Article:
We now turn to the HTTP protocol itself. Although its on-the-wire appearance is usually an internal detail handled by web browsers and libraries like urllib2 module.The urllib2 module defines functions and classes which help in opening URLs (mostly HTTP) in a complex world — basic and digest authentication, redirections, cookies and more.
we are going to adjust its behavior so that we
can see the protocol printed to the screen. Take a look at
import StringIO, httplib, urllib2 class VerboseHTTPResponse(httplib.HTTPResponse): def _read_status(self): s = self.fp.read() print '-' * 20, 'Response', '-' * 20 print s.split('\r\n\r\n') self.fp = StringIO.StringIO(s) return httplib.HTTPResponse._read_status(self) class VerboseHTTPConnection(httplib.HTTPConnection): response_class = VerboseHTTPResponse def send(self, s): print '-' * 50 print s.strip() httplib.HTTPConnection.send(self, s) class VerboseHTTPHandler(urllib2.HTTPHandler): def http_open(self, req): return self.do_open(VerboseHTTPConnection, req)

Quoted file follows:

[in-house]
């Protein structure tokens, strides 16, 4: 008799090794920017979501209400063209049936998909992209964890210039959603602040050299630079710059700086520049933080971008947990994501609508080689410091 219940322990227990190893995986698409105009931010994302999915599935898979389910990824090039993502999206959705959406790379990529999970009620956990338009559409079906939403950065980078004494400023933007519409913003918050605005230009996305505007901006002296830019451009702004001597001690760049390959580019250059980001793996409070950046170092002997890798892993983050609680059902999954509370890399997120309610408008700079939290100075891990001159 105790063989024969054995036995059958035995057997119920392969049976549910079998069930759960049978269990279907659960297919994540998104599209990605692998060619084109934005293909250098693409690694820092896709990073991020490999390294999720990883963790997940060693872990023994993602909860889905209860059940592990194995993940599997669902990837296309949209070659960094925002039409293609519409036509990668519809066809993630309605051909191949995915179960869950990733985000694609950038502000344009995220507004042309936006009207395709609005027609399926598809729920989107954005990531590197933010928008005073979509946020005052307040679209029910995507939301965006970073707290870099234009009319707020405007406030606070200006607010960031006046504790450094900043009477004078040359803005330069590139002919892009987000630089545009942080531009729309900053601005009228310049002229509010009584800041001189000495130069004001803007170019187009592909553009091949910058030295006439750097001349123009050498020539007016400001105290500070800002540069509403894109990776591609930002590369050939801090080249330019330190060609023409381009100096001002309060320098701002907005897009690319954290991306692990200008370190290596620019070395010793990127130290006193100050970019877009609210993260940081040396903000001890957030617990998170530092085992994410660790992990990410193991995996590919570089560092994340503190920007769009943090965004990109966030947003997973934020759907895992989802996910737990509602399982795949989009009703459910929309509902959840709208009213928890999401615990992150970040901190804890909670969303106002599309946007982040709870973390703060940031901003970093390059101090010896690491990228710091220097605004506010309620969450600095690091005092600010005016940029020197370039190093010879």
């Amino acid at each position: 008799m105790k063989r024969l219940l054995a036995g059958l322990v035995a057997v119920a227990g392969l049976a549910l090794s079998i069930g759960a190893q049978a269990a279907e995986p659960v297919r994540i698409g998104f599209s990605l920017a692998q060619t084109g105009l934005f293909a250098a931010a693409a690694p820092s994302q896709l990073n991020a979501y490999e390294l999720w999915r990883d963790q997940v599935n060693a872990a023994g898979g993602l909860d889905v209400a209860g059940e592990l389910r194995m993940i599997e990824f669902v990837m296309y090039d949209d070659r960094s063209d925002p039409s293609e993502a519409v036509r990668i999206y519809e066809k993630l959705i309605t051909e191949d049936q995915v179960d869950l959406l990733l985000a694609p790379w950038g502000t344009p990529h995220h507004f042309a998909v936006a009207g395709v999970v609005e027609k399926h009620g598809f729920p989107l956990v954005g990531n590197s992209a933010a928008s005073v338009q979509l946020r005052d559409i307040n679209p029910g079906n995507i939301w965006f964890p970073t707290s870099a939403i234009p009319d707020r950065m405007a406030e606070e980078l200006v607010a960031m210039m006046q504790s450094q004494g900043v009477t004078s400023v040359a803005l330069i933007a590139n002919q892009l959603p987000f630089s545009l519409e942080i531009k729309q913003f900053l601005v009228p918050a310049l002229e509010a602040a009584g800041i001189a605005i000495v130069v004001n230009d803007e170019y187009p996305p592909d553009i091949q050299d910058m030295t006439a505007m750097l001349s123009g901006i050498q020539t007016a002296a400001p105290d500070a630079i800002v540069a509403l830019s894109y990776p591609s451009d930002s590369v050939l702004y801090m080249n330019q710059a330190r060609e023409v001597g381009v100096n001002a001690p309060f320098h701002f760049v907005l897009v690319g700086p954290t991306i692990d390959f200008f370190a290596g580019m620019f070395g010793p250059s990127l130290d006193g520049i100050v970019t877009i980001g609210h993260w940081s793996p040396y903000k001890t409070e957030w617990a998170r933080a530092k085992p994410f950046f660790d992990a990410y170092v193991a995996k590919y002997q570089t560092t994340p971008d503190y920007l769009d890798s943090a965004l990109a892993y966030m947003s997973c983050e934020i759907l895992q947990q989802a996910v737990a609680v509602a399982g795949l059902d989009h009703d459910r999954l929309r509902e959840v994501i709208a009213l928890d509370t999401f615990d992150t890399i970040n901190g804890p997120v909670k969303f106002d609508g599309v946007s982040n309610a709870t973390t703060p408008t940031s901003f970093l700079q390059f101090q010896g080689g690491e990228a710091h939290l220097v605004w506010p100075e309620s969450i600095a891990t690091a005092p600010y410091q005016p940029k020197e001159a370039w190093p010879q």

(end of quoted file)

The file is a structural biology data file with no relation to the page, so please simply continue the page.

This customization prints out both the outgoing request and the incoming response instead of keeping them both hidden.
To allow for customization, the urllib2 library lets you bypass its vanilla urlopen() function and
instead build an opener full of handler classes of your own devising—a fact that we will use repeatedly as
this chapter progresses. Listing 9–1 provides exactly such a handler class by performing a slight
customization on the normal HTTP handler. This customization prints out both the outgoing request
and the incoming response instead of keeping them both hidden.
For many of the following examples, we will use an opener object that we build right here, using the
>>> from verbose_http import VerboseHTTPHandler >>> import urllib, urllib2 >>> opener = urllib2.build_opener(VerboseHTTPHandler)
You can try using this opener against the URL of the RFC that we mentioned at the beginning of this